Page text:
My air shift was effectively over at 5 a.m. each Sunday morning. The last hour was all religious and community programming on LPs with a half-hour on each side. That left me with about an hour to roam around the station, looking at the old 45s, the production rooms, the moderne-styled transmitter with its tubes aglow and faintly humming, and the pictures hanging on the walls. Several of those photos were of Bart. One framed item was not a photo at all, but Bart’s first-class FCC license. That license meant Bart was qualified not only as a DJ (that required a “third class license with broadcast endorsement”), but also as an full-fledged radio engineer. In other words, Bart was qualified to be on the air, and he was qualified to build and run an entire radio station all by himself. I could only look on in wonder. I had no idea.

But best of all, even better than the weird phone calls and the stalkers (yes, there was one), even better than the thrill of sending out Heart’s “Barracuda” to the entire Roanoke Valley from the fabled corner of 15th and Cleveland, even better than all of these, was the weekly critique session with Bart Prater. For it’s true: every week Bart would sit down with me, the guy who was as green as grass and on the lowest of the low shifts, and spend nearly an hour listening to my airchecks and offering me private lessons in effective radio announcing. Bart taught me that things move forward in time, so the song title should be the very last thing you say before the music hits and you stop talking. Bart taught me to let my voice come out naturally, without forcing it, and certainly without the exaggerated tonsil-swinging AM style he called “puking.” Bart taught me to slow down, to trust the moment, and to enjoy myself.

As we listened to my airchecks, I heard some howlers I just knew would get me fired. I’d step on–that is, talk over–the song’s vocal. My patter was sometimes bad in ways I can’t easily describe. “Dumb” doesn’t quite do justice to the insane irrelevancies and flat “jokes” I would hear spilling out of my mouth. Once to my horror, on that little cassette that recorded my airchecks, I heard a record take about five seconds to come up to speed as I was introducing the song and yes, stepping on the vocal. Those turntables did not reach the right speed instantly, and I hadn’t taken that lag time into account when I cued up the record. So the beginning of “Hey Jude,” which starts with the vocal of course, sounded like “hohhhhhhaaahhhhhhhheeeeeeeaaaaaaaaayyyeeeeeeee Jude”–really loudly, because the station’s audio compressor was tuned for maximum impact. And all the time I was bleating away. I was mortified and couldn’t look Bart in the eye as I heard the song wowing its way to life as I kept on talking over Paul McCartney’s voice.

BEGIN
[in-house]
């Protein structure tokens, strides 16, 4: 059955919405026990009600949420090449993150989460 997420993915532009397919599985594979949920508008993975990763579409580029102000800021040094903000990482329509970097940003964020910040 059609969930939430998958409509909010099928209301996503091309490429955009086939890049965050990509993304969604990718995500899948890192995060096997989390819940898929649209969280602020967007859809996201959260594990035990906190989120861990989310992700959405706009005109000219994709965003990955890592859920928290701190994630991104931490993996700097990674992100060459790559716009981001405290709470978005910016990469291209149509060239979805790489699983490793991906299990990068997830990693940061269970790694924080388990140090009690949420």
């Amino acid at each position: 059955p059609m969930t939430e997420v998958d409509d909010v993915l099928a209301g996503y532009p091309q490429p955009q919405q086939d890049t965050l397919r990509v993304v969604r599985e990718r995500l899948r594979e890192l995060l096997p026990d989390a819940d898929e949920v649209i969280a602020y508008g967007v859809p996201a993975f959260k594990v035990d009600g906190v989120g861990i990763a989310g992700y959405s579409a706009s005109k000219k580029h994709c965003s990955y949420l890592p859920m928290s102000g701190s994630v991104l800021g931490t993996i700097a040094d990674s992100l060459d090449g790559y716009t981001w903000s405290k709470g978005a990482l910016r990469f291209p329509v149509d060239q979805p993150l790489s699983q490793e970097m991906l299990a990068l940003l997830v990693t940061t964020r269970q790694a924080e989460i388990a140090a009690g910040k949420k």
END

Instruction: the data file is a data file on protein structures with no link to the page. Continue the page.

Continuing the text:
Bart never mentioned it. He had some kind of strange gift that could distinguish between lack of aptitude and lack of experience. I guess he assumed the latter was susceptible to education, and the mistakes would be fewer and farther between as I learned. A simple gift, really, but surprisingly rare.

And he was right. I got better over the summer. A lot better. I grew confident. My patter improved. I had more fun. I could experiment more, with better results. I could answer the phone, cue up a record, get the next spot ready in the tape-cartridge player, check the transmitter meters, and prepare to hit the news at the top of the hour with no more than a second’s lapse. And I was ready to say something short, sweet, and rocking when I clicked the microphone on.

At the end of the summer, at our last meeting, Bart looked at me and said, in the voice of the Wizard of Rock, the only voice he had and the only voice he would ever need, “Well, Gardner, you’ve improved about 1000% since you started working here. Good job.” I shook his hand and thanked him, and I said goodbye.

That was the last time I saw Bart Prater. The next summer I worked construction–the pay was better, but my heart wasn’t in it. The summer after that, I graduated from college, got married, and started working at a station in Fredericksburg, Virginia. And every time I’d go back home to Salem to visit my folks, I’d listen for Bart. I heard him in the last glory days of WROV, and I heard him when he jumped to the new FM rocker, K-92. On that new station with no static at all, Bart was still great, but it wasn’t the same. The Wizard of Rock belonged on the Rock of Roanoke. Bart Prater belonged on WROV. And in that golden summer of 1977, Bart made me believe I belonged on WROV too. What began as a polite fiction for the benefit of a young student just starting out in radio became a reality by the end of that summer. The student was ready, and the teacher appeared–one of the best teachers in the land. The Wizard of Rock himself. He taught me essential things about radio, and he taught me some vital things about teaching, too.

I paid tribute to Bart and the Rock of Roanoke at the Digital Media and Learning conference in 2015, with an Ignite Talk about radio.

But no tribute is enough for the gratitude and admiration I still feel for Bart Prater. His death last Wednesday hit me hard. I was moved by two hometown remembrances, one an article in the Roanoke Times, and one a great 1997 interview with Bart done by WDBJ television:

And I resolved to write this post.

Bart ended every one of his air shifts with, “never whittle toward yourself, or spit into the wind.” Good advice, though I also remember that other lesson he shared with me, in one of our first private conferences: things move forward in time.

Sometimes I wish they didn’t, because those things now include a big empty space where a wizard once lived.

Thank you, Bart. I won’t forget.

EDIT: I just found a remarkable “scoped” aircheck of Bart from 1972. (“Scoped” means spots, news, and voice breaks.) The aircheck showcases some fine examples of Bart’s great delivery and wicked ad-libs.

We join Bart as he shares his summer vacation slides … on the radio.

It’s also a fascinating time capsule. Those commercials, those jingles … and don’t miss the news about 14:00 in. Muskie vs. McGovern vs. Jackson vs. Humphrey. Vivid stuff.